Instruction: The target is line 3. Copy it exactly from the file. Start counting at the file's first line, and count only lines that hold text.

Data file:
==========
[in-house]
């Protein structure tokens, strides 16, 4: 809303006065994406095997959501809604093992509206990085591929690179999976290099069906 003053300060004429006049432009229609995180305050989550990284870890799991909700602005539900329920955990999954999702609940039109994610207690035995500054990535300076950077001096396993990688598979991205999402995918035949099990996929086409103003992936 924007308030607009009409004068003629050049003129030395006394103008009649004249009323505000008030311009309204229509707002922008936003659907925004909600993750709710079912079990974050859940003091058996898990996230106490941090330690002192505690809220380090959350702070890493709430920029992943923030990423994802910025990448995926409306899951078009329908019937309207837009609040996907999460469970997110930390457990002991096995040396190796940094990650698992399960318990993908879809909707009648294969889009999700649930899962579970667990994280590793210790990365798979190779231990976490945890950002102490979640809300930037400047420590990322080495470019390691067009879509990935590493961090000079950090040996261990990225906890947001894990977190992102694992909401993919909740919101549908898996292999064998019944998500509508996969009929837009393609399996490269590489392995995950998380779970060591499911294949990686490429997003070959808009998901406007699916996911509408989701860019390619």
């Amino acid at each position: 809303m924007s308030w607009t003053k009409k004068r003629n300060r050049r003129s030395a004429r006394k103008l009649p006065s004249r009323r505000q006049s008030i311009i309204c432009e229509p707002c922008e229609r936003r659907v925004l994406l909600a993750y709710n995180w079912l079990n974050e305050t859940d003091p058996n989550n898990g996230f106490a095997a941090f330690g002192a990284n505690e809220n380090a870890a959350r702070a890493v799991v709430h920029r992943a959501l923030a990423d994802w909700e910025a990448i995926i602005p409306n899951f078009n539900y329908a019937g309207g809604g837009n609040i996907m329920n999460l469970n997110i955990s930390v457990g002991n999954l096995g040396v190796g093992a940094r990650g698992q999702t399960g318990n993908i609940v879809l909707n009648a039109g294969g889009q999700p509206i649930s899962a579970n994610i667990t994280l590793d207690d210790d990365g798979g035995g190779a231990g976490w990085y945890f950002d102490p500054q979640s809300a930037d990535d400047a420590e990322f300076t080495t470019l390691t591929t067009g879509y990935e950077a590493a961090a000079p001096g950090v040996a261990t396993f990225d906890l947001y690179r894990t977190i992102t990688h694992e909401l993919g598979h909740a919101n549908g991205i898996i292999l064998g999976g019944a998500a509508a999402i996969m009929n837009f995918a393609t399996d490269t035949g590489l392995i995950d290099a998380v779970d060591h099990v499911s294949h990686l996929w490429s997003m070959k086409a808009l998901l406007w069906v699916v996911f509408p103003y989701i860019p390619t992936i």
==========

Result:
């Amino acid at each position: 809303m924007s308030w607009t003053k009409k004068r003629n300060r050049r003129s030395a004429r006394k103008l009649p006065s004249r009323r505000q006049s008030i311009i309204c432009e229509p707002c922008e229609r936003r659907v925004l994406l909600a993750y709710n995180w079912l079990n974050e305050t859940d003091p058996n989550n898990g996230f106490a095997a941090f330690g002192a990284n505690e809220n380090a870890a959350r702070a890493v799991v709430h920029r992943a959501l923030a990423d994802w909700e910025a990448i995926i602005p409306n899951f078009n539900y329908a019937g309207g809604g837009n609040i996907m329920n999460l469970n997110i955990s930390v457990g002991n999954l096995g040396v190796g093992a940094r990650g698992q999702t399960g318990n993908i609940v879809l909707n009648a039109g294969g889009q999700p509206i649930s899962a579970n994610i667990t994280l590793d207690d210790d990365g798979g035995g190779a231990g976490w990085y945890f950002d102490p500054q979640s809300a930037d990535d400047a420590e990322f300076t080495t470019l390691t591929t067009g879509y990935e950077a590493a961090a000079p001096g950090v040996a261990t396993f990225d906890l947001y690179r894990t977190i992102t990688h694992e909401l993919g598979h909740a919101n549908g991205i898996i292999l064998g999976g019944a998500a509508a999402i996969m009929n837009f995918a393609t399996d490269t035949g590489l392995i995950d290099a998380v779970d060591h099990v499911s294949h990686l996929w490429s997003m070959k086409a808009l998901l406007w069906v699916v996911f509408p103003y989701i860019p390619t992936i």